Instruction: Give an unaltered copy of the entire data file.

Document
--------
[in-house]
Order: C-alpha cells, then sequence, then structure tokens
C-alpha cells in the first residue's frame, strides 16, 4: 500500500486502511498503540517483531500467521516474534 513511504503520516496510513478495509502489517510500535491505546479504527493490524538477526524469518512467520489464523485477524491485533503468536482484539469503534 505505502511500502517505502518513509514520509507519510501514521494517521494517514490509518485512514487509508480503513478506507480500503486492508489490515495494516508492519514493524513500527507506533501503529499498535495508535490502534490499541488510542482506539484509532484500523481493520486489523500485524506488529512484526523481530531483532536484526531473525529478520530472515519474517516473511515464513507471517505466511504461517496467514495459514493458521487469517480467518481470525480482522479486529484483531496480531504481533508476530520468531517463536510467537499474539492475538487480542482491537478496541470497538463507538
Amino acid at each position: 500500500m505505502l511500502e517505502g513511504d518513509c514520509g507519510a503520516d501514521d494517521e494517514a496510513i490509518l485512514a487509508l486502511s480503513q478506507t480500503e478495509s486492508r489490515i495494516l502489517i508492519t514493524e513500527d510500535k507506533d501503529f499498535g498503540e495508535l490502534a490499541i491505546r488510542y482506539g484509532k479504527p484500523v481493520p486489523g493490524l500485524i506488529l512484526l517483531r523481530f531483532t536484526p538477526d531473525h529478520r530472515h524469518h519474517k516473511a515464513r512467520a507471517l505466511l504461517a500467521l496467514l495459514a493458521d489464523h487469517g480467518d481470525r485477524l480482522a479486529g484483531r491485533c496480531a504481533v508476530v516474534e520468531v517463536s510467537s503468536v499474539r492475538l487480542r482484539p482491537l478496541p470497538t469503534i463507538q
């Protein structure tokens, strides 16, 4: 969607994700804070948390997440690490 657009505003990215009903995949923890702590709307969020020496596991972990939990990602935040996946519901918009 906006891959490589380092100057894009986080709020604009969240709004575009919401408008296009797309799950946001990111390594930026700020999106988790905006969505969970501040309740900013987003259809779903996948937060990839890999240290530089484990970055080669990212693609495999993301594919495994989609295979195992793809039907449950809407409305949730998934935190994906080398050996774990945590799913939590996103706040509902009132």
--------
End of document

[in-house]
Order: C-alpha cells, then sequence, then structure tokens
C-alpha cells in the first residue's frame, strides 16, 4: 500500500486502511498503540517483531500467521516474534 513511504503520516496510513478495509502489517510500535491505546479504527493490524538477526524469518512467520489464523485477524491485533503468536482484539469503534 505505502511500502517505502518513509514520509507519510501514521494517521494517514490509518485512514487509508480503513478506507480500503486492508489490515495494516508492519514493524513500527507506533501503529499498535495508535490502534490499541488510542482506539484509532484500523481493520486489523500485524506488529512484526523481530531483532536484526531473525529478520530472515519474517516473511515464513507471517505466511504461517496467514495459514493458521487469517480467518481470525480482522479486529484483531496480531504481533508476530520468531517463536510467537499474539492475538487480542482491537478496541470497538463507538
Amino acid at each position: 500500500m505505502l511500502e517505502g513511504d518513509c514520509g507519510a503520516d501514521d494517521e494517514a496510513i490509518l485512514a487509508l486502511s480503513q478506507t480500503e478495509s486492508r489490515i495494516l502489517i508492519t514493524e513500527d510500535k507506533d501503529f499498535g498503540e495508535l490502534a490499541i491505546r488510542y482506539g484509532k479504527p484500523v481493520p486489523g493490524l500485524i506488529l512484526l517483531r523481530f531483532t536484526p538477526d531473525h529478520r530472515h524469518h519474517k516473511a515464513r512467520a507471517l505466511l504461517a500467521l496467514l495459514a493458521d489464523h487469517g480467518d481470525r485477524l480482522a479486529g484483531r491485533c496480531a504481533v508476530v516474534e520468531v517463536s510467537s503468536v499474539r492475538l487480542r482484539p482491537l478496541p470497538t469503534i463507538q
């Protein structure tokens, strides 16, 4: 969607994700804070948390997440690490 657009505003990215009903995949923890702590709307969020020496596991972990939990990602935040996946519901918009 906006891959490589380092100057894009986080709020604009969240709004575009919401408008296009797309799950946001990111390594930026700020999106988790905006969505969970501040309740900013987003259809779903996948937060990839890999240290530089484990970055080669990212693609495999993301594919495994989609295979195992793809039907449950809407409305949730998934935190994906080398050996774990945590799913939590996103706040509902009132």